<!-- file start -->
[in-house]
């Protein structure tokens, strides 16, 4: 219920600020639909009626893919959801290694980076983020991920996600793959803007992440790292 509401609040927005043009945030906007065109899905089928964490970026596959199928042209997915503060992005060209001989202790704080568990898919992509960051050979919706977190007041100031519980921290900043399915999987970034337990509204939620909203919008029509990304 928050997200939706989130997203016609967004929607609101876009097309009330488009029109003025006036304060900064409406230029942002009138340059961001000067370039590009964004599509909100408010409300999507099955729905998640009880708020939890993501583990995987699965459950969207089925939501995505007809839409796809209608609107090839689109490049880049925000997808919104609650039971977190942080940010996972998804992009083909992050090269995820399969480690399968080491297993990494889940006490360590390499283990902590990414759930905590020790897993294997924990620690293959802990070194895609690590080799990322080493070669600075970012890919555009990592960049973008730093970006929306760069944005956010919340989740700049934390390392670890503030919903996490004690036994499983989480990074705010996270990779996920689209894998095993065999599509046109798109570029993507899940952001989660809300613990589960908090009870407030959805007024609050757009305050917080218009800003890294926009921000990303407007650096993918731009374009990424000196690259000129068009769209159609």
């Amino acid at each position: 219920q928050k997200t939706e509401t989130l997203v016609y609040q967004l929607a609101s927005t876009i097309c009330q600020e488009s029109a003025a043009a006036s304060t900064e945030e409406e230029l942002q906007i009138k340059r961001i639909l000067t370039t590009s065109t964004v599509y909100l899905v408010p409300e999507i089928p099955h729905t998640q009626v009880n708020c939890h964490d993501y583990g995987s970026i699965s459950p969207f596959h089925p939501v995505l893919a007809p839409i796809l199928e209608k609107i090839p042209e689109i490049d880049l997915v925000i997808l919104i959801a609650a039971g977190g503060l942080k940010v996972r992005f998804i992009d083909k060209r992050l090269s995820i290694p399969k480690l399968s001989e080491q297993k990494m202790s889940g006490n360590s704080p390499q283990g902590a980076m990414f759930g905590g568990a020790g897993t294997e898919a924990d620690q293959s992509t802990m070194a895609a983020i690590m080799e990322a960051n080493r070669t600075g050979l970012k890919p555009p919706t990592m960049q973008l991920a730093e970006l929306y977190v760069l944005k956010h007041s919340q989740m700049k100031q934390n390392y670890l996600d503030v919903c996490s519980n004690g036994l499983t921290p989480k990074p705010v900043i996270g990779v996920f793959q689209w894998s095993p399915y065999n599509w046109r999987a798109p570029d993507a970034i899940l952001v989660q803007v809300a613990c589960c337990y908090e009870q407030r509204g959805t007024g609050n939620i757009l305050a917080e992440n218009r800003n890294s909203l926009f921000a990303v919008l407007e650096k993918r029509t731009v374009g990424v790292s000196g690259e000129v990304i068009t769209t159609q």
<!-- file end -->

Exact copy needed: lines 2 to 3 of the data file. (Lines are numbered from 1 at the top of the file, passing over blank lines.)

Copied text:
């Protein structure tokens, strides 16, 4: 219920600020639909009626893919959801290694980076983020991920996600793959803007992440790292 509401609040927005043009945030906007065109899905089928964490970026596959199928042209997915503060992005060209001989202790704080568990898919992509960051050979919706977190007041100031519980921290900043399915999987970034337990509204939620909203919008029509990304 928050997200939706989130997203016609967004929607609101876009097309009330488009029109003025006036304060900064409406230029942002009138340059961001000067370039590009964004599509909100408010409300999507099955729905998640009880708020939890993501583990995987699965459950969207089925939501995505007809839409796809209608609107090839689109490049880049925000997808919104609650039971977190942080940010996972998804992009083909992050090269995820399969480690399968080491297993990494889940006490360590390499283990902590990414759930905590020790897993294997924990620690293959802990070194895609690590080799990322080493070669600075970012890919555009990592960049973008730093970006929306760069944005956010919340989740700049934390390392670890503030919903996490004690036994499983989480990074705010996270990779996920689209894998095993065999599509046109798109570029993507899940952001989660809300613990589960908090009870407030959805007024609050757009305050917080218009800003890294926009921000990303407007650096993918731009374009990424000196690259000129068009769209159609």
């Amino acid at each position: 219920q928050k997200t939706e509401t989130l997203v016609y609040q967004l929607a609101s927005t876009i097309c009330q600020e488009s029109a003025a043009a006036s304060t900064e945030e409406e230029l942002q906007i009138k340059r961001i639909l000067t370039t590009s065109t964004v599509y909100l899905v408010p409300e999507i089928p099955h729905t998640q009626v009880n708020c939890h964490d993501y583990g995987s970026i699965s459950p969207f596959h089925p939501v995505l893919a007809p839409i796809l199928e209608k609107i090839p042209e689109i490049d880049l997915v925000i997808l919104i959801a609650a039971g977190g503060l942080k940010v996972r992005f998804i992009d083909k060209r992050l090269s995820i290694p399969k480690l399968s001989e080491q297993k990494m202790s889940g006490n360590s704080p390499q283990g902590a980076m990414f759930g905590g568990a020790g897993t294997e898919a924990d620690q293959s992509t802990m070194a895609a983020i690590m080799e990322a960051n080493r070669t600075g050979l970012k890919p555009p919706t990592m960049q973008l991920a730093e970006l929306y977190v760069l944005k956010h007041s919340q989740m700049k100031q934390n390392y670890l996600d503030v919903c996490s519980n004690g036994l499983t921290p989480k990074p705010v900043i996270g990779v996920f793959q689209w894998s095993p399915y065999n599509w046109r999987a798109p570029d993507a970034i899940l952001v989660q803007v809300a613990c589960c337990y908090e009870q407030r509204g959805t007024g609050n939620i757009l305050a917080e992440n218009r800003n890294s909203l926009f921000a990303v919008l407007e650096k993918r029509t731009v374009g990424v790292s000196g690259e000129v990304i068009t769209t159609q």